2019 AIME I Problems/Problem 3


In $\triangle PQR$, $PR=15$, $QR=20$, and $PQ=25$. Points $A$ and $B$ lie on $\overline{PQ}$, points $C$ and $D$ lie on $\overline{QR}$, and points $E$ and $F$ lie on $\overline{PR}$, with $PA=QB=QC=RD=RE=PF=5$. Find the area of hexagon $ABCDEF$.


[asy] dot((0,0)); dot((15,0)); dot((15,20)); draw((0,0)--(15,0)--(15,20)--cycle); dot((5,0)); dot((10,0)); dot((15,5)); dot((15,15)); dot((3,4)); dot((12,16)); draw((5,0)--(3,4)); draw((10,0)--(15,5)); draw((12,16)--(15,15)); [/asy]

Solution 1

We know the area of the hexagon $ABCDEF$ to be $\triangle PQR- \triangle PAF- \triangle BCQ- \triangle RED$. Since $PR^2+RQ^2=PQ^2$, we know that $\triangle PRQ$ is a right triangle. Thus the area of $\triangle PQR$ is $150$. Another way to compute the area is \[\frac12 \cdot PQ\cdot RQ \sin \angle PQR = \frac12 \cdot 500 \cdot \sin \angle PQR=150 \implies \sin \angle PQR = \frac35.\] Then the area of $\triangle BCQ = \frac12 \cdot BQ \cdot CQ \cdot \sin \angle PQR= \frac{25}{2}\cdot \frac{3}{5}=\frac{15}{2}$. Preceding in a similar fashion for $\triangle PAF$, the area of $\triangle PAF$ is $10$. Since $\angle ERD = 90^{\circ}$, the area of $\triangle RED=\frac{25}{2}$. Thus our desired answer is $150-\frac{15}{2}-10-\frac{25}{2}=\boxed{120}$

Solution 2

Let $R$ be the origin. Noticing that the triangle is a 3-4-5 right triangle, we can see that $A=(4,12), B=(16,3), C=(15,0), D=(5,0), E=(0,5)$, and $F=(0,10)$. Using the shoelace theorem, the area is $\boxed{120}$. Shoelace theorem:Suppose the polygon $P$ has vertices $(a_1, b_1)$, $(a_2, b_2)$, ... , $(a_n, b_n)$, listed in clockwise order. Then the area of $P$ is

\[\dfrac{1}{2} |(a_1b_2 + a_2b_3 + \cdots + a_nb_1) - (b_1a_2 + b_2a_3 + \cdots + b_na_1)|\] You can also go counterclockwise order, as long as you find the absolute value of the answer.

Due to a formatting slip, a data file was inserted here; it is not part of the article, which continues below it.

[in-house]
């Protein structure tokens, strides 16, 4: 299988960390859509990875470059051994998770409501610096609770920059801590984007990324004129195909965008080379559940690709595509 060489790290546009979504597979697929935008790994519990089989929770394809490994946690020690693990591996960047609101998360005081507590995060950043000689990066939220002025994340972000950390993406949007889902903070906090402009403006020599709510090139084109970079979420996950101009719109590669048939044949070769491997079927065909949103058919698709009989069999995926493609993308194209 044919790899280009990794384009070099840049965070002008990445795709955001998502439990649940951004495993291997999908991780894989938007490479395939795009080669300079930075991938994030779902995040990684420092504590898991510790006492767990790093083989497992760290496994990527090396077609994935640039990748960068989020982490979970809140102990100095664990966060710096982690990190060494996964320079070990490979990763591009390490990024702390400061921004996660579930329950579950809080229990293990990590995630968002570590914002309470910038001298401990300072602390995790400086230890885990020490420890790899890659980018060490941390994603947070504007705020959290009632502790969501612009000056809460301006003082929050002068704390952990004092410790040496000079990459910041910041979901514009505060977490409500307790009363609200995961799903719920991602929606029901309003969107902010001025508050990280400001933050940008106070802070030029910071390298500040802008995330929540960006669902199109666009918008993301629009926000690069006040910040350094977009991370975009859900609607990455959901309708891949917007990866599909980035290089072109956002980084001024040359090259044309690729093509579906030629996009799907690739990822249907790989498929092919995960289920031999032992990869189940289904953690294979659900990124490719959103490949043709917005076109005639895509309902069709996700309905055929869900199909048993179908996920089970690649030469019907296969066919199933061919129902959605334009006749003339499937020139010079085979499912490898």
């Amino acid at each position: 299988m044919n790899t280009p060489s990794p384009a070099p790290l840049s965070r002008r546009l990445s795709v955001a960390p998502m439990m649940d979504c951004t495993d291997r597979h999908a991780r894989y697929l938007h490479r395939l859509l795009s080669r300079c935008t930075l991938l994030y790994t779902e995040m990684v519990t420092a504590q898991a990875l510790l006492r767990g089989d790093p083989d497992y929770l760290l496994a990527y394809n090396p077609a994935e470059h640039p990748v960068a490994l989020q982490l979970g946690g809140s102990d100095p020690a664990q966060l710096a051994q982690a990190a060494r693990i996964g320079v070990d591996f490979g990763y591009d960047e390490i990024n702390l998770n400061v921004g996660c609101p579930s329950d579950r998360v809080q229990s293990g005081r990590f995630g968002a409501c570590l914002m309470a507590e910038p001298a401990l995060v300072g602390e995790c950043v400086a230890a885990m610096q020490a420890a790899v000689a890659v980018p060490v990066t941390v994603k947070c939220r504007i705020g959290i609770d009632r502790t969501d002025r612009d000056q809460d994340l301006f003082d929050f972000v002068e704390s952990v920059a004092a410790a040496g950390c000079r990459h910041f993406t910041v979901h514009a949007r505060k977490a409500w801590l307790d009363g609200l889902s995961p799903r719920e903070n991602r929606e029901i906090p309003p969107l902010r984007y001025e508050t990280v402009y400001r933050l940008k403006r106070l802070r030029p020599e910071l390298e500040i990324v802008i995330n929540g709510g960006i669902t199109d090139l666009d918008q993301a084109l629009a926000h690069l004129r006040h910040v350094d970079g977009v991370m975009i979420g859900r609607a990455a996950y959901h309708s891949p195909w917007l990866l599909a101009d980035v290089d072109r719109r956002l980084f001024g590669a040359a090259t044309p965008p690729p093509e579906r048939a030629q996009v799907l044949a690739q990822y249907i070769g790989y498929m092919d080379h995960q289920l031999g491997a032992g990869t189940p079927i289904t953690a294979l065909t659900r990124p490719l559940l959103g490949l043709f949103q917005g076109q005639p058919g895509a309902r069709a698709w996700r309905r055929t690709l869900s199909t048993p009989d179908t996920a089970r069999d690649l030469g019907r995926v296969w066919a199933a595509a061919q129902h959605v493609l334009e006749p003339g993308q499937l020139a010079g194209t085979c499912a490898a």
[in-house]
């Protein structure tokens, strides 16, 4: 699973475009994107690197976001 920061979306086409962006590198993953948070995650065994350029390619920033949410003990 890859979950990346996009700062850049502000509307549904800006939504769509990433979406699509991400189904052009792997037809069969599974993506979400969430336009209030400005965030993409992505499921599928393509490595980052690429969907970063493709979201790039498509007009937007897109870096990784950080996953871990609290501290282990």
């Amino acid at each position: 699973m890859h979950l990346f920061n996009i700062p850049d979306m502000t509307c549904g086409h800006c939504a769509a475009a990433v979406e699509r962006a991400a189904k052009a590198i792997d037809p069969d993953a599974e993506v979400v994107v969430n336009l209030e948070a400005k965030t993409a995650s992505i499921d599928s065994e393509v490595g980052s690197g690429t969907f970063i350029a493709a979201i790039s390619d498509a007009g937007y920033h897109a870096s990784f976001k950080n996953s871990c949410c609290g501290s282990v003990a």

Solution 3 (Easiest, uses only basic geometry too)

Note that $\triangle{PQR}$ has area $150$ and is a $3$-$4$-$5$ right triangle. Then, by similar triangles, the altitude from $B$ to $QC$ has length $3$ and the altitude from $A$ to $FP$ has length $4$, so $[QBC]+[DRE]+[AFP]=\frac{15}{2}+\frac{25}{2}+\frac{20}{2}=30$, meaning that $[ABCDEF]=\boxed{120}$. -Stormersyle

Solution 4

Knowing that $\triangle{PQR}$ has area $150$ and is a $3$-$4$-$5$ triangle, we can find the area of the smaller triangles $\triangle{DRE}$, $\triangle{APF}$, and $\triangle{CQB}$ and subtract them from $\triangle{PQR}$ to obtain our answer. First off, we know $\triangle{DRE}$ has area $12.5$ since it is a right triangle. To the find the areas of $\triangle{APF}$ and $\triangle{CQB}$ , we can use Law of Cosines ($c^2 = a^2 + b^2 - 2ab\cos C$) to find the lengths of $AF$ and $CB$, respectively. Computing gives $AF = \sqrt{20}$ and $CB = \sqrt{10}$. Now, using Heron's Formula, we find $\triangle{APF} = 10$ and $\triangle{CQB} = 7.5$. Adding these and subtracting from $\triangle{PQR}$, we get $150 - (10 + 7.5 + 12.5) = \boxed{120}$ -Starsher

Solution 5 (Official MAA)

Triangle $PQR$ is a right triangle with are $\tfrac12\cdot15\cdot20=150$. Each of $\triangle PAF,\triangle QCB,$ and $\triangle RED$ shares an angle with $\triangle PQR$. Because the area of a triangle with sides $a,\,b,$ and included angle $\gamma$ is $\tfrac12a\cdot b\cdot \sin\gamma,$ it follows that the areas of $\triangle PAF,\triangle QCB,$ and $\triangle RED$ are each $5\cdot5\cdot\tfrac{150}{ab},$ where $a$ and $b$ are the lengths of the sides of $\triangle PQR$ adjacent to the shared angle. Thus the sum of the areas of $\triangle PAF,\triangle QCB,$ and $\triangle RED$ is \[5\cdot5\cdot\frac{150}{15\cdot25}+5\cdot5\cdot\frac{150}{25\cdot20}+5\cdot5\cdot\frac{150}{20\cdot15}=25\left(\frac25+\frac3{10}+\frac12\right)=30.\] Therefore $ABCDEF$ has area $150-30=120$.

Video Solution #1(Complementary Area Counting?)


Video Solution


Video Solution 2



Video Solution 3


~Shreyas S

See Also

2019 AIME I (ProblemsAnswer KeyResources)
Preceded by
Problem 2
Followed by
Problem 4
1 2 3 4 5 6 7 8 9 10 11 12 13 14 15
All AIME Problems and Solutions

The problems on this page are copyrighted by the Mathematical Association of America's American Mathematics Competitions. AMC logo.png

Invalid username
Login to AoPS